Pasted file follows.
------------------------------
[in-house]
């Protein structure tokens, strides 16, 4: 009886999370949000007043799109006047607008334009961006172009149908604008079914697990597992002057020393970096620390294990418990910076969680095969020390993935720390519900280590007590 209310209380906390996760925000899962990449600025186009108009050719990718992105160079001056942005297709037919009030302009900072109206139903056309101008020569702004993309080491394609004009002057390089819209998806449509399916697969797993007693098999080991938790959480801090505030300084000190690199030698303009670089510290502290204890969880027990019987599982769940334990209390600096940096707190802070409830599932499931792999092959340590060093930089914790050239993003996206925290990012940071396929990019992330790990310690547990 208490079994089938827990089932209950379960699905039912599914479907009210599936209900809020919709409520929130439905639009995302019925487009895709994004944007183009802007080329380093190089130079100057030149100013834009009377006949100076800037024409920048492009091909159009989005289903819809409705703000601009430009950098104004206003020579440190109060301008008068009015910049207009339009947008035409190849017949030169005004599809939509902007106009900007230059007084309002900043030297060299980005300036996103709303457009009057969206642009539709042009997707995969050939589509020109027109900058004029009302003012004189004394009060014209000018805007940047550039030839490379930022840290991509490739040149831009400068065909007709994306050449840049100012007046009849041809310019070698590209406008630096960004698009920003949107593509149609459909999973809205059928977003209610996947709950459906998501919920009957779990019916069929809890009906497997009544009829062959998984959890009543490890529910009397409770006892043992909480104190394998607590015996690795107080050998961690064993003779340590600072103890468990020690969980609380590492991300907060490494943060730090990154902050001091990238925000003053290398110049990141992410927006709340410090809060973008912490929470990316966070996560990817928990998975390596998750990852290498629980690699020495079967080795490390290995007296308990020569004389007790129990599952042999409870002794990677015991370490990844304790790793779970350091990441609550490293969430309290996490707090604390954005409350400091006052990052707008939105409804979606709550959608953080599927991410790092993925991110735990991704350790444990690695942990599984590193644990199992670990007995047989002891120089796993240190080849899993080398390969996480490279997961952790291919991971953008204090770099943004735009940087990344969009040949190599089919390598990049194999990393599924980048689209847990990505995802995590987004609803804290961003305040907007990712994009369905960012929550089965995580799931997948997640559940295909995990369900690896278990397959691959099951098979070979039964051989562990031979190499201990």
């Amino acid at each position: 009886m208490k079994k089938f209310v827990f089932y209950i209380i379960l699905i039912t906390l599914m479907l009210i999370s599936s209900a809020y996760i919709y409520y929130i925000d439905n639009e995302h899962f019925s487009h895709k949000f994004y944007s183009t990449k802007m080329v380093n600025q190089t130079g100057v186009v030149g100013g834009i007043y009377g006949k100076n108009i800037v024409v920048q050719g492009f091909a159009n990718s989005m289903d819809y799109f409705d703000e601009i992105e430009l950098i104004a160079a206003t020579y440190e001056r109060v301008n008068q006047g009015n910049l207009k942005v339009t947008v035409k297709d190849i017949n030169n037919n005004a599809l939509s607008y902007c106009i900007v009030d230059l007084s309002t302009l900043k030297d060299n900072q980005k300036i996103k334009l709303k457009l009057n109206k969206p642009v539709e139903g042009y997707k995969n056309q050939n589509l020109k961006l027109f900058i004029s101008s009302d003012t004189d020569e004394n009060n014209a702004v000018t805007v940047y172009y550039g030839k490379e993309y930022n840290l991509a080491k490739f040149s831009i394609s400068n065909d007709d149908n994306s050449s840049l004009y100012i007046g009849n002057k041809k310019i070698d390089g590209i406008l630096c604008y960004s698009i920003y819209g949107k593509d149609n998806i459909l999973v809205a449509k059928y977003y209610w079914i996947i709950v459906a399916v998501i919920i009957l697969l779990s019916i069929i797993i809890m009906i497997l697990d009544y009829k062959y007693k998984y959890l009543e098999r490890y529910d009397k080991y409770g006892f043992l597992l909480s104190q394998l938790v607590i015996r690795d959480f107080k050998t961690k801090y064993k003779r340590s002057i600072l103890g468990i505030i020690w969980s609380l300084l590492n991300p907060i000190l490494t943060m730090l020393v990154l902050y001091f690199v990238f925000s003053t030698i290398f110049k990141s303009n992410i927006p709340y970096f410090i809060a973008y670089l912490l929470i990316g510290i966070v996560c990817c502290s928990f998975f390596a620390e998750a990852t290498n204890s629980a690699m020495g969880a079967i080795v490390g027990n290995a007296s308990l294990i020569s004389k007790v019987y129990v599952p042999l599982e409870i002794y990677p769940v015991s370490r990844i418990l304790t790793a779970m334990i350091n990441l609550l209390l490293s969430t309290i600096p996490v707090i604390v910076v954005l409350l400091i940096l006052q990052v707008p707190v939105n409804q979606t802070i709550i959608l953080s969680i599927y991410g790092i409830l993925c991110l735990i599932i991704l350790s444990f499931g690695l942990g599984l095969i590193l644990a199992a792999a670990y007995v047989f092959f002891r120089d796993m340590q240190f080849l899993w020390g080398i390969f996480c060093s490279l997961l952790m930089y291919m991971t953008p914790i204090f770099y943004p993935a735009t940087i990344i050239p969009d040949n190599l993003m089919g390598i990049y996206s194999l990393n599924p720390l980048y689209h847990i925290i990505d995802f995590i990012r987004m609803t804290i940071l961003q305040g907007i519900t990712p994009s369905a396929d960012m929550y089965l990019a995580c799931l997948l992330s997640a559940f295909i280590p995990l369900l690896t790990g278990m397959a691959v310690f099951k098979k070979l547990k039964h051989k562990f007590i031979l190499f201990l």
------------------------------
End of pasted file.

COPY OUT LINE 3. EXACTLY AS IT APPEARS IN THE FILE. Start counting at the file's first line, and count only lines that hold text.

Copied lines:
């Amino acid at each position: 009886m208490k079994k089938f209310v827990f089932y209950i209380i379960l699905i039912t906390l599914m479907l009210i999370s599936s209900a809020y996760i919709y409520y929130i925000d439905n639009e995302h899962f019925s487009h895709k949000f994004y944007s183009t990449k802007m080329v380093n600025q190089t130079g100057v186009v030149g100013g834009i007043y009377g006949k100076n108009i800037v024409v920048q050719g492009f091909a159009n990718s989005m289903d819809y799109f409705d703000e601009i992105e430009l950098i104004a160079a206003t020579y440190e001056r109060v301008n008068q006047g009015n910049l207009k942005v339009t947008v035409k297709d190849i017949n030169n037919n005004a599809l939509s607008y902007c106009i900007v009030d230059l007084s309002t302009l900043k030297d060299n900072q980005k300036i996103k334009l709303k457009l009057n109206k969206p642009v539709e139903g042009y997707k995969n056309q050939n589509l020109k961006l027109f900058i004029s101008s009302d003012t004189d020569e004394n009060n014209a702004v000018t805007v940047y172009y550039g030839k490379e993309y930022n840290l991509a080491k490739f040149s831009i394609s400068n065909d007709d149908n994306s050449s840049l004009y100012i007046g009849n002057k041809k310019i070698d390089g590209i406008l630096c604008y960004s698009i920003y819209g949107k593509d149609n998806i459909l999973v809205a449509k059928y977003y209610w079914i996947i709950v459906a399916v998501i919920i009957l697969l779990s019916i069929i797993i809890m009906i497997l697990d009544y009829k062959y007693k998984y959890l009543e098999r490890y529910d009397k080991y409770g006892f043992l597992l909480s104190q394998l938790v607590i015996r690795d959480f107080k050998t961690k801090y064993k003779r340590s002057i600072l103890g468990i505030i020690w969980s609380l300084l590492n991300p907060i000190l490494t943060m730090l020393v990154l902050y001091f690199v990238f925000s003053t030698i290398f110049k990141s303009n992410i927006p709340y970096f410090i809060a973008y670089l912490l929470i990316g510290i966070v996560c990817c502290s928990f998975f390596a620390e998750a990852t290498n204890s629980a690699m020495g969880a079967i080795v490390g027990n290995a007296s308990l294990i020569s004389k007790v019987y129990v599952p042999l599982e409870i002794y990677p769940v015991s370490r990844i418990l304790t790793a779970m334990i350091n990441l609550l209390l490293s969430t309290i600096p996490v707090i604390v910076v954005l409350l400091i940096l006052q990052v707008p707190v939105n409804q979606t802070i709550i959608l953080s969680i599927y991410g790092i409830l993925c991110l735990i599932i991704l350790s444990f499931g690695l942990g599984l095969i590193l644990a199992a792999a670990y007995v047989f092959f002891r120089d796993m340590q240190f080849l899993w020390g080398i390969f996480c060093s490279l997961l952790m930089y291919m991971t953008p914790i204090f770099y943004p993935a735009t940087i990344i050239p969009d040949n190599l993003m089919g390598i990049y996206s194999l990393n599924p720390l980048y689209h847990i925290i990505d995802f995590i990012r987004m609803t804290i940071l961003q305040g907007i519900t990712p994009s369905a396929d960012m929550y089965l990019a995580c799931l997948l992330s997640a559940f295909i280590p995990l369900l690896t790990g278990m397959a691959v310690f099951k098979k070979l547990k039964h051989k562990f007590i031979l190499f201990l």